« Reply #1 on: December 10, 2013, 05:37:57 pm »
skimming it, it looks nice, this might help out some people
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#### AssemblyBandit

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##### Re: The Complete N00bs Guide to Calculus I (AP Calc AB)
« Reply #2 on: December 10, 2013, 05:38:40 pm »
Awesome, thanks! I'm well beyond high school but I don't know a thing about calculus. Thanks to my programming ability and my trusty calc, I had my college instructors fooled into thinking I was good at math, enough that once I was pulled out of class to verify an equation. My response, 'Yup, that looks about right.' hehehe.

#### chickendude

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##### Re: The Complete N00bs Guide to Calculus I (AP Calc AB)
« Reply #3 on: December 10, 2013, 08:49:12 pm »
It's a nice idea, but some of it isn't all that clear to me. The first sentence, for example, made absolutely no sense to me until i looked at the following explanation. What is a dependent/independent variable? And what is a piecewise function? Just a function divided up depending on what value x has? Thinking about it more your example makes sense now, though you say that f(x) = 0 when x = 0, i think that should be f(x) = 1. Also, you wrote "closer ans closer".

The rest is pretty straightforward to me.

Like AssemblyBandit, i'm well out of high school. I took AP Calc in high school but have long since forgotten it all. I'll keep reading on as calculus and physics were always really interesting to me, i just never stuck with them after dropping out of high school and it's all vanished.

Thanks for putting the lessons together, pimathbrainiac!

#### pimathbrainiac

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##### Re: The Complete N00bs Guide to Calculus I (AP Calc AB)
« Reply #4 on: December 10, 2013, 09:11:19 pm »
Thanks for the feedback!

It's a nice idea, but some of it isn't all that clear to me. The first sentence, for example, made absolutely no sense to me until i looked at the following explanation. What is a dependent/independent variable? And what is a piecewise function? Just a function divided up depending on what value x has? Thinking about it more your example makes sense now, though you say that f(x) = 0 when x = 0, i think that should be f(x) = 1. Also, you wrote "closer ans closer".

The rest is pretty straightforward to me.

Like AssemblyBandit, i'm well out of high school. I took AP Calc in high school but have long since forgotten it all. I'll keep reading on as calculus and physics were always really interesting to me, i just never stuck with them after dropping out of high school and it's all vanished.

Thanks for putting the lessons together, pimathbrainiac!

The "ans" and the f(x) = 0 were typos... changed to "and" and "f(x) = 1"

Thanks for that.
As for piecewise, it is taught in Algebra I, so that is probably something you forgot. Your guess as to what it is is correct, though.

EDIT: It is notated incorrectly, though, as I don't have a tool to make the equations be images and that was the best I could do with the resources I have.
« Last Edit: December 10, 2013, 09:12:50 pm by pimathbrainiac »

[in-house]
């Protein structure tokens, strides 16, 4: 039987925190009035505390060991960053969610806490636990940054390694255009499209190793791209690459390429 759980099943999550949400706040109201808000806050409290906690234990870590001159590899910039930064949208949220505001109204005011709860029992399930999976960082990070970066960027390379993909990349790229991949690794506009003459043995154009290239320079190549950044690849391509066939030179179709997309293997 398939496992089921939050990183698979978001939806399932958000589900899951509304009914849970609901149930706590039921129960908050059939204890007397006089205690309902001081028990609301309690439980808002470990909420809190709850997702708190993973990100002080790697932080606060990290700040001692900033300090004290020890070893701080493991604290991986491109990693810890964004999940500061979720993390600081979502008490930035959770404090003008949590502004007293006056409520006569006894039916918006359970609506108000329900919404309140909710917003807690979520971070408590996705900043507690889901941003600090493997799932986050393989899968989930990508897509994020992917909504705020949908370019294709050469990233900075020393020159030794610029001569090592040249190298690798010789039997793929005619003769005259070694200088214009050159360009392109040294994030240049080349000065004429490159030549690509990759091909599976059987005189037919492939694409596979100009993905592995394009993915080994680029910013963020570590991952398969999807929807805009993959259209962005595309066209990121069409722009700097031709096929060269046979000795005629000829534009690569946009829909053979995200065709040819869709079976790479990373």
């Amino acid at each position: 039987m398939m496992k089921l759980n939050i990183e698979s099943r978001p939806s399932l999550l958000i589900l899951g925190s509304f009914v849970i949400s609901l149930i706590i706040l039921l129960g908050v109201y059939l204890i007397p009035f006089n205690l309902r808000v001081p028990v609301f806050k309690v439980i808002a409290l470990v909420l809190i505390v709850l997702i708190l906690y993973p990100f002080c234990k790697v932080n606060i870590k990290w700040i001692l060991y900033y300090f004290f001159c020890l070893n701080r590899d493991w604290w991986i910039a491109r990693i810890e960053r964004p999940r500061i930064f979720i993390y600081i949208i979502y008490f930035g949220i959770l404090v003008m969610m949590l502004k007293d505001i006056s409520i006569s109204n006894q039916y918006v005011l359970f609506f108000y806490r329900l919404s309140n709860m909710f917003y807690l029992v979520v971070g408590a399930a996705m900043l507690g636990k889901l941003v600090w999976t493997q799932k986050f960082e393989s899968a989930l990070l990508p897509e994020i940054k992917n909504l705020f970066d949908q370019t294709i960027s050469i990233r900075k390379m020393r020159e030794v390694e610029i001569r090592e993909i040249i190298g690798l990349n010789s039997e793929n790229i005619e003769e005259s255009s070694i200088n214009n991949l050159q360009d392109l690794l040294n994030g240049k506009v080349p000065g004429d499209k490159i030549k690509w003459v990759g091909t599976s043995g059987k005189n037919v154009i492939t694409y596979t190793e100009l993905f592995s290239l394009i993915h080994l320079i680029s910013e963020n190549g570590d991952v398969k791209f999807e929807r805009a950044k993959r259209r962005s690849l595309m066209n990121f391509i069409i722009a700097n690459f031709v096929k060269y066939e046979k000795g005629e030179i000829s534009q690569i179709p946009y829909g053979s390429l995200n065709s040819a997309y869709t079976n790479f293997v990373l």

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#### chickendude

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##### Re: The Complete N00bs Guide to Calculus I (AP Calc AB)
« Reply #5 on: December 10, 2013, 09:23:46 pm »
I just forgot, then. Oh well. Thanks for clearing it up, though.

Also, if you really think it's worth the effort you could look for an online LateX editor. I found this: http://www.codecogs.com/latex/eqneditor.php which will let you do things like $\lim_{x^\to 2}\left x^{2} = 4$ relatively easily.
« Last Edit: December 10, 2013, 09:24:40 pm by chickendude »

#### pimathbrainiac

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##### Re: The Complete N00bs Guide to Calculus I (AP Calc AB)
« Reply #6 on: December 10, 2013, 09:24:55 pm »
okay. Thanks for the tip!
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#### pimathbrainiac

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##### Re: The Complete N00bs Guide to Calculus I (AP Calc AB)
« Reply #7 on: December 11, 2013, 10:21:24 am »
2nd lesson up!
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##### Re: The Complete N00bs Guide to Calculus I (AP Calc AB)
« Reply #8 on: December 11, 2013, 05:06:01 pm »
Ah, I remember those days... Calculus I was one of my favourite classes, and it only gets worse from here on So possible warning for some of you. Anyhow, I liked this and wanted to post this:

(I did not actually write this, but it is useful!)
Calculus I notes.

And for future classes:
Calculus II notes.
Calculus III notes.

Finally, I'd like to offer my help if anyone has questions, just ask away! (here in the forum, or on chat).
« Last Edit: December 11, 2013, 05:06:18 pm by Link »

#### Deep Toaster

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##### Re: The Complete N00bs Guide to Calculus I (AP Calc AB)
« Reply #9 on: December 17, 2013, 10:22:10 pm »
Yay math tutorials! I have a suggestionâ€”since most all of the people here are pretty good with calculators, these lessons could be centered around them, as in teaching people calculus using calculators as a tool.

#### bb010g

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##### Re: The Complete N00bs Guide to Calculus I (AP Calc AB)
« Reply #10 on: December 17, 2013, 10:22:52 pm »